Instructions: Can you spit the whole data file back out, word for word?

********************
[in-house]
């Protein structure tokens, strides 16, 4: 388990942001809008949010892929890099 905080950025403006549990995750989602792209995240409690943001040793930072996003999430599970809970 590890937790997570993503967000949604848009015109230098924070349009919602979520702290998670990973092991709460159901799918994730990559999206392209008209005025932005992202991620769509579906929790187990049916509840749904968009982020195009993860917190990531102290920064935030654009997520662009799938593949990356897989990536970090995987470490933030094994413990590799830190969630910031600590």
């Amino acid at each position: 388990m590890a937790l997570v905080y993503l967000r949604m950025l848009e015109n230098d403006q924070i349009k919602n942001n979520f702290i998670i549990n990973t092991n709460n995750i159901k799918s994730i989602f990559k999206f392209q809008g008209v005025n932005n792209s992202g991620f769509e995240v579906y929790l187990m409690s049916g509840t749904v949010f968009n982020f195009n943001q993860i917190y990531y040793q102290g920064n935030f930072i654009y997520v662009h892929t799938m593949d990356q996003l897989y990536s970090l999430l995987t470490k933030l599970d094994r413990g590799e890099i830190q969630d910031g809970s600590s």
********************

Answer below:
[in-house]
């Protein structure tokens, strides 16, 4: 388990942001809008949010892929890099 905080950025403006549990995750989602792209995240409690943001040793930072996003999430599970809970 590890937790997570993503967000949604848009015109230098924070349009919602979520702290998670990973092991709460159901799918994730990559999206392209008209005025932005992202991620769509579906929790187990049916509840749904968009982020195009993860917190990531102290920064935030654009997520662009799938593949990356897989990536970090995987470490933030094994413990590799830190969630910031600590």
């Amino acid at each position: 388990m590890a937790l997570v905080y993503l967000r949604m950025l848009e015109n230098d403006q924070i349009k919602n942001n979520f702290i998670i549990n990973t092991n709460n995750i159901k799918s994730i989602f990559k999206f392209q809008g008209v005025n932005n792209s992202g991620f769509e995240v579906y929790l187990m409690s049916g509840t749904v949010f968009n982020f195009n943001q993860i917190y990531y040793q102290g920064n935030f930072i654009y997520v662009h892929t799938m593949d990356q996003l897989y990536s970090l999430l995987t470490k933030l599970d094994r413990g590799e890099i830190q969630d910031g809970s600590s």